The Mayflower Incident Unified Command Joint Information Center provided the following update as cleanup operations continued Tuesday following a release of crude oil near Mayflower, AR.
A plan is being developed for the phased return of residents to 22 homes on Starlite Road and Shade Tree Lane in the North Woods subdivision. The next step involves the replacement of impacted soil, which is scheduled to begin today. A determination of when residents return to their homes will be made by state health authorities. An excavation and removal plan for the affected portion of pipeline is being developed for review by the U.S. Department of Transportation.
As reported previously, Lake Conway was not impacted and a comprehensive containment system using boom has been laid out as a precaution to contain oil found in the marsh area above the cove, between the interstate highway and the cove.
ExxonMobil Pipeline Company has established a claims hotline (1-800-876-9291) for residents affected by the spill to register a claim and get more information. About 90 claims have been made to date.
Continuous air quality monitoring is being conducted by both the U.S. Environmental Protection Agency and ExxonMobil, and data is being provided to the Arkansas Department of Health. Current air quality readings are below levels likely to cause health effects (with the exception of the cleanup areas where the emergency responders are directly working). Workers in those areas have air quality monitors and breathing equipment for use when necessary.
Local emergency responders from the city and county continue to participate in a safe and responsible cleanup operation. The efficiency of the effort would not be possible without all the contributions of these professionals.
U.S. Environmental Services has begun a wildlife rehabilitation operation on-site and is working with Animal Response Services on a treatment program. Fourteen oiled ducks, two turtles, and one muskrat have been recovered for treatment. Two additional ducks have been found dead. If residents find injured or oiled wildlife, they should call the claims hotline (1-800-876-9291) so that a trained professional can assist and minimize any potential harm. Residents are being asked not to approach wildlife for their safety and the safety of the wildlife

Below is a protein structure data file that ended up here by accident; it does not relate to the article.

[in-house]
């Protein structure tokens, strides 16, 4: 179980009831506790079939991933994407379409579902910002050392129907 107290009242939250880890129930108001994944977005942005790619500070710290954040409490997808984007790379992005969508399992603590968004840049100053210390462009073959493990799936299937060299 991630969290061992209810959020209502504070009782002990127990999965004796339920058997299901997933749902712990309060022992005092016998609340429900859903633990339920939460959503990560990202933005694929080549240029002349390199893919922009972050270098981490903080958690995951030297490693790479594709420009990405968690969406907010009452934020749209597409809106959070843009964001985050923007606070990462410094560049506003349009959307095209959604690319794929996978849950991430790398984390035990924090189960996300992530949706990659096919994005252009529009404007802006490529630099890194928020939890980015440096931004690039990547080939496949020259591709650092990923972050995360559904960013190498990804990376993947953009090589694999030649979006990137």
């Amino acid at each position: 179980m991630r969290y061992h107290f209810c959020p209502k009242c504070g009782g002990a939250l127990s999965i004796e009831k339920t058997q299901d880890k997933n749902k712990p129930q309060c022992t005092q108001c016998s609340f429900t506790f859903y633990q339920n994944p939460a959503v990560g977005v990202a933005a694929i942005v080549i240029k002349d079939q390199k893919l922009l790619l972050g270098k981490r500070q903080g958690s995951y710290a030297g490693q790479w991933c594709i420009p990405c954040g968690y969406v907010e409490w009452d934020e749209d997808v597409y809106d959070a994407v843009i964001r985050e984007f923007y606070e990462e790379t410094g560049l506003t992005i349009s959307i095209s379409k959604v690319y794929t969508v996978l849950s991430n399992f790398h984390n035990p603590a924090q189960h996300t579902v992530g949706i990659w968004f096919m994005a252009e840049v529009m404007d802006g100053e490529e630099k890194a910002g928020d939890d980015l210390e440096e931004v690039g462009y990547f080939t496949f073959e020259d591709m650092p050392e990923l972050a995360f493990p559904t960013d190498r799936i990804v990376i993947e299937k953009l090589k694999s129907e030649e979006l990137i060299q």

Fifteen vacuum trucks and 33 storage tanks are on site to clean up and temporarily store the oil. Approximately 12,000 barrels of water and oil were recovered in the first several days, representing most of the free standing oil. Crews are starting the removal of contaminated soil and vegetation from residential areas. Approximately 330 personnel are responding to the incident in addition to federal, state, and local resources.
A community meeting was held on Saturday, March 30, less than 24 hours after the incident began, with presentations from members of the Unified Command, which includes the EPA, Arkansas Department of Environmental Quality, Arkansas Department of Health, Faulkner County, Mayflower, and ExxonMobil Pipeline Company.
Emergency response personnel were on the ground within 30 minutes after the leak was detected.
Emergency response efforts are focused on ensuring the safety of the community members and the response workers, addressing community concerns and the cleanup process.
The EPA categorizes the incident as a major spill. This category reflects a quantity greater than 250 barrels. A few thousand barrels of oil were observed in the area; a response for 10,000 barrels has been undertaken to ensure adequate resources are in place.
The cause of the spill is under investigation.